While the concept of fundraising as a prerequisite to a top ambassador gig may be distasteful, there is also hope that President Obama might at least pick millionaires with some relevant experience. On the surface, Susman appears promising in this regard—he recently retired as vice chairman of Citigroup Global Markets, giving him a strong background in world finance, London's largest industry. Past successes along these lines include Pamela Harriman and Felix Rohatyn in France, both top Democratic fundraisers, who had strong ties to the country beforehand and proved extremely popular abroad after being picked by President Bill Clinton in succession.
Not everyone turns out so well, however. Part of Ronald Spiers’ job as Undersecretary of State for Management in the Reagan administration, was to sweep ambassadors who flamed out under the rug, although some cases proved too spectacular to hide. Ambassador to Mexico John Gavin, an old acting buddy of Reagan who appropriately starred in Psycho, roughed up a local television cameraman. Ambassador to Norway Mark Evans Austad, a broadcaster back in America, became a tabloid star abroad for incidents such as banging on a terrified woman’s door at 3 a.m. after an embassy cocktail party.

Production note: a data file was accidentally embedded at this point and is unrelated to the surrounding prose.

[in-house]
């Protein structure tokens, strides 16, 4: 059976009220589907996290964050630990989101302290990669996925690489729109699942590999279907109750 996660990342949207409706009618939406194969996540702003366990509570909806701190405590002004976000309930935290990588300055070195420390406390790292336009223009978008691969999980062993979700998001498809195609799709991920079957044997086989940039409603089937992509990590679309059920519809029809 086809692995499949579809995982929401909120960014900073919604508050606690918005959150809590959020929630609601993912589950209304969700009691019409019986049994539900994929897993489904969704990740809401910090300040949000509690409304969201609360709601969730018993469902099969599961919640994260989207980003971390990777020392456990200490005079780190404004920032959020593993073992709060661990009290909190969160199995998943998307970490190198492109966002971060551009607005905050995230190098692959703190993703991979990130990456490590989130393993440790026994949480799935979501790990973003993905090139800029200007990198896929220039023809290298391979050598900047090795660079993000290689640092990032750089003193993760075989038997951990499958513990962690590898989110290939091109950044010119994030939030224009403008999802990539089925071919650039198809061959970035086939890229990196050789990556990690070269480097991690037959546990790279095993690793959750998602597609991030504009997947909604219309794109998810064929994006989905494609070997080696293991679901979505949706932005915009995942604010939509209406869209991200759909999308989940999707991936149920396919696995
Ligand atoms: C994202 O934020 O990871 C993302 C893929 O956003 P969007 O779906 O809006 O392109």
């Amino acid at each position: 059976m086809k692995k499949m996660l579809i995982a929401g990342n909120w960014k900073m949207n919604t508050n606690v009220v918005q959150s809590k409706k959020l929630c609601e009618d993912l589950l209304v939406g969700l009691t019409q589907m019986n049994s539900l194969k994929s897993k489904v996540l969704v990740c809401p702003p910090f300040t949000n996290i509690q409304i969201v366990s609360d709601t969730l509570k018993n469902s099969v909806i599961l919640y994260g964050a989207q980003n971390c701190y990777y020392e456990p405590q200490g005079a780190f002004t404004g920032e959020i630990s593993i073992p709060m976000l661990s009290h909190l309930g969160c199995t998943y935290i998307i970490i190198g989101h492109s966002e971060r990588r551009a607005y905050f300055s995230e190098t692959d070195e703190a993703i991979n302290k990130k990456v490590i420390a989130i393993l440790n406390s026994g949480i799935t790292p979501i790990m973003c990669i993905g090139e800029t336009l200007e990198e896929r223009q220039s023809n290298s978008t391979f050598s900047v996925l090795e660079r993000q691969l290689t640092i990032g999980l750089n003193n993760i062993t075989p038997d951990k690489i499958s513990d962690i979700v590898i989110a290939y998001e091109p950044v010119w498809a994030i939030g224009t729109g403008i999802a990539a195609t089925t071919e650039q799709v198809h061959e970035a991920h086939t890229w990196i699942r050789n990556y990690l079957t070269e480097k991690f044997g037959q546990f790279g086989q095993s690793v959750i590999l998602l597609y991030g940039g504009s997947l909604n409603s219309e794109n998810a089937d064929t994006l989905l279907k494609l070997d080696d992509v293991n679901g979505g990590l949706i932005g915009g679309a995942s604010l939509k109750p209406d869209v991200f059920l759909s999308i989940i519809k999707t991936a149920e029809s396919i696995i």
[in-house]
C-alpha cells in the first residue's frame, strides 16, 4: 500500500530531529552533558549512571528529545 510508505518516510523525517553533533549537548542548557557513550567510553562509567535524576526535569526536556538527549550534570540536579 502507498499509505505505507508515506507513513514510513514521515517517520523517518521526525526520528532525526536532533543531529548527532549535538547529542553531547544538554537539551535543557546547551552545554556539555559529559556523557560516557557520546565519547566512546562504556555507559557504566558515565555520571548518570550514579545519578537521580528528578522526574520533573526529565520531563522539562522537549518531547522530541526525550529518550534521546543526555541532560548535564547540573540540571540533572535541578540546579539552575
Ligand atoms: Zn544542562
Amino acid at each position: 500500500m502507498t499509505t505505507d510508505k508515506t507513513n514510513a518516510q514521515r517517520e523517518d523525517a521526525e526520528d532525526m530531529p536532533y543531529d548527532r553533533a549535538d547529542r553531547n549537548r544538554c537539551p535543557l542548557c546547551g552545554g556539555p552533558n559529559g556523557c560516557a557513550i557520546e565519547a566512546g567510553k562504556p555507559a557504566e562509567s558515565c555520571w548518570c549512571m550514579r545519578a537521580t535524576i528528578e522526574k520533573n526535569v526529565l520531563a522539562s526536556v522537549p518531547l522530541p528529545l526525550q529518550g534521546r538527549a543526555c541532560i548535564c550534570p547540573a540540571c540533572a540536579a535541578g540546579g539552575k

Then there were the shadier cases like Reagan buddy William A. Wilson, who resigned as ambassador to the Vatican after arranging secret meetings with Libyan dictator Muammar al-Gaddafi, or Faith Whittlesey, who battled allegations ranging from bribery and misuse of government funds to involvement in the Iran-Contra scandal before stepping down as ambassador to Switzerland.
Despite the success of some political appointees, unless Congress or the president break with tradition and reform the process, the prospect of a seasoned foreign-policy wonk snapping up the next ambassadorship to Luxembourg remains astronomically low. Meanwhile, the consequences of putting the new FOBs—Friends of Barack—in our most desirable embassies is hard to calculate.
Benjamin Sarlin is a reporter for The Daily Beast. He previously covered New York City politics for the New York Sun and has worked for talkingpointsmemo.com.